But I don't believe it will not be serving-up un-fettered background execution for third-party apps. Which is the standard geeky interpretation of the term "multi-task". Apple will limit this, not because the OS is incapable of timeslicing...but because third party applications are simply not trusted to play nicely with others.

So I say again...

"I am inclined to think Apple is going to offer the first kind of multi-tasking. And not so much the second."

C.



Quote:
Theres multi-tasking and there's multi-tasking.

Ask a member of the public what multi-tasking is, and they mean the ability to deal with multiple activities at once. Anwering the phone while filling the dishwasher.

Ask a computer scientist about multi-tasking and they will describe a method where the single CPU timeshares between multiple computer programs. This avoids waste by making sure the CPU is always doing something productive. In terms of a phone, the foreground app would be running while some other apps are sharing the CPU- executing in the background.

I am inclined to think Apple is going to offer the first kind of multi-tasking. And not so much the second.

C.

THAT was your first post. Not the one you quoted above. I don't see how I read that wrongly.

You then changed it in the later post to what you have just replied to me with. I acknowledged that you changed it to mean that - correctly.


It's pretty clear what you wrote.
post #452 of 468

heres a picture i made to show what third party app multitasking might look like on os 4.0
hope you all like it sorry it's quite rushed.

EDIT: sorry is this size any better?
post #453 of 468
Quote:
Originally Posted by Joe hs View Post

image: http://i44.tinypic.com/t978y9.jpg

heres a picture i made to show what third party app multitasking might look like on os 4.0
hope you all like it sorry it's quite rushed.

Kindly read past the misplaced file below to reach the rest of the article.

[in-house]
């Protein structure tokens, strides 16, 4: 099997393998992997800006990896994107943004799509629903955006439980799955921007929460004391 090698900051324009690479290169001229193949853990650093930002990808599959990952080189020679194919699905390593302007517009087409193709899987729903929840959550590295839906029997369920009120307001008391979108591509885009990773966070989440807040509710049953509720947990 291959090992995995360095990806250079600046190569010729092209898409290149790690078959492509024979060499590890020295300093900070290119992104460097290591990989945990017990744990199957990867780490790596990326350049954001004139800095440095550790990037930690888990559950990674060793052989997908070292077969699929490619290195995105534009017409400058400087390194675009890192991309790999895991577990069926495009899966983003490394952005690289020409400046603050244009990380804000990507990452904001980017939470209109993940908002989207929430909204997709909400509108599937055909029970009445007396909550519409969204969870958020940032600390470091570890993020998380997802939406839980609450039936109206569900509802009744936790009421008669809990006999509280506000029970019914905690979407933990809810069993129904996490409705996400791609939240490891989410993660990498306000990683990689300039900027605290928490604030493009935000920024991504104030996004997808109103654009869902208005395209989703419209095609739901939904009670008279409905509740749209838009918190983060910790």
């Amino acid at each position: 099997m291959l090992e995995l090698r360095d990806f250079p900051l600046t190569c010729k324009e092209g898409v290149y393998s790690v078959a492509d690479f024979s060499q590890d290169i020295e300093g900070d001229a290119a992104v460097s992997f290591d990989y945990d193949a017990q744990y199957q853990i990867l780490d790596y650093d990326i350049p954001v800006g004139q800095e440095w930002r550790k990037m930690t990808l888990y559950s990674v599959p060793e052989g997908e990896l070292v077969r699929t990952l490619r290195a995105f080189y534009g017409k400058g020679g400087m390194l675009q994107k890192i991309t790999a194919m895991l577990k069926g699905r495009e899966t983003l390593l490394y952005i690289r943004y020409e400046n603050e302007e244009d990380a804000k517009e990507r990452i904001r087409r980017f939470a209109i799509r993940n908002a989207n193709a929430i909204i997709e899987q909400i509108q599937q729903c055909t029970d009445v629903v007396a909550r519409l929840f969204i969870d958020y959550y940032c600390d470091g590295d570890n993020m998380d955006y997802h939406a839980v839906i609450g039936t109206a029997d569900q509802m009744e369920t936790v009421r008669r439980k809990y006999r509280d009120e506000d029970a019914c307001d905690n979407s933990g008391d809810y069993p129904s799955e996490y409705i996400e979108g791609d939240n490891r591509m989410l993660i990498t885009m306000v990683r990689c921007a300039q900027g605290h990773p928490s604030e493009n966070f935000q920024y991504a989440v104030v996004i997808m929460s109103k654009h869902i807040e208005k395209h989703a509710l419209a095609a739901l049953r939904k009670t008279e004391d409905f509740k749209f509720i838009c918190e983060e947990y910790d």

1) I like the Exposé usage for multitask switching but how would you switch apps? The logistics is the real issue here. I like the 4 finger tap and/or the option of making the Home Button double-tap option access the backgrounded apps.

2) Apple doesn't use different shapes, sizes and dimensions for their iPhone icons so I'd expect any Exposé-like design to have icons that are all the same size.

3) There is no reason for such a huge image on this forum, especially one that is mostly white. Please crop it down or just link to the image.
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post #454 of 468
Quote:
Originally Posted by Joe


heres a picture i made to show what third party app multitasking might look like on os 4.0
hope you all like it sorry it's quite rushed.

I do like it. So...iPhone would have Expose! That would be sweet. And Spaces! I think they'd both work perfectly, just as they are, they're both concepts to deal with a finite amount of screen space.
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post #455 of 468
Quote:
Originally Posted by melgross View Post

It's pretty clear what you wrote.

It is.

As for any changing meaning. I'll leave that to external observers.

C.
post #456 of 468
Quote:
Originally Posted by Joe hs View Post


heres a picture i made to show what third party app multitasking might look like on os 4.0
hope you all like it sorry it's quite rushed.

Joe, while we appreciate the work you've done, please try to not post such large images, and cut down the white space. Thanks.
post #457 of 468
Quote:
Originally Posted by melgross View Post

Joe, while we appreciate the work you've done, please try to not post such large images, and cut down the white space. Thanks.

Why & what is the prob with whitespace?

*
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post #458 of 468
Quote:
Originally Posted by Dick Applebaum View Post

Why & what is the prob with whitespace?

*

It's just too big. It screws up the formatting so that one must scroll the page, or widen the window just for that. Without the whitespace, that wouldn't happen. It's really not needed either.
post #459 of 468
Quote:
Originally Posted by melgross View Post

It's just too big. It screws up the formatting so that one must scroll the page, or widen the window just for that. Without the whitespace, that wouldn't happen. It's really not needed either.

yikes, it's the forum po-lice!
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post #460 of 468
Quote:
Originally Posted by melgross View Post

It's just too big. It screws up the formatting so that one must scroll the page, or widen the window just for that. Without the whitespace, that wouldn't happen. It's really not needed either.

I agree, the excessive white space, it would be formatted better. As it is, it is a bit much for a 24" display, and still looks a bit big on a 30" in my opinion.
post #461 of 468
Quote:
Originally Posted by sandau View Post

yikes, it's the forum po-lice!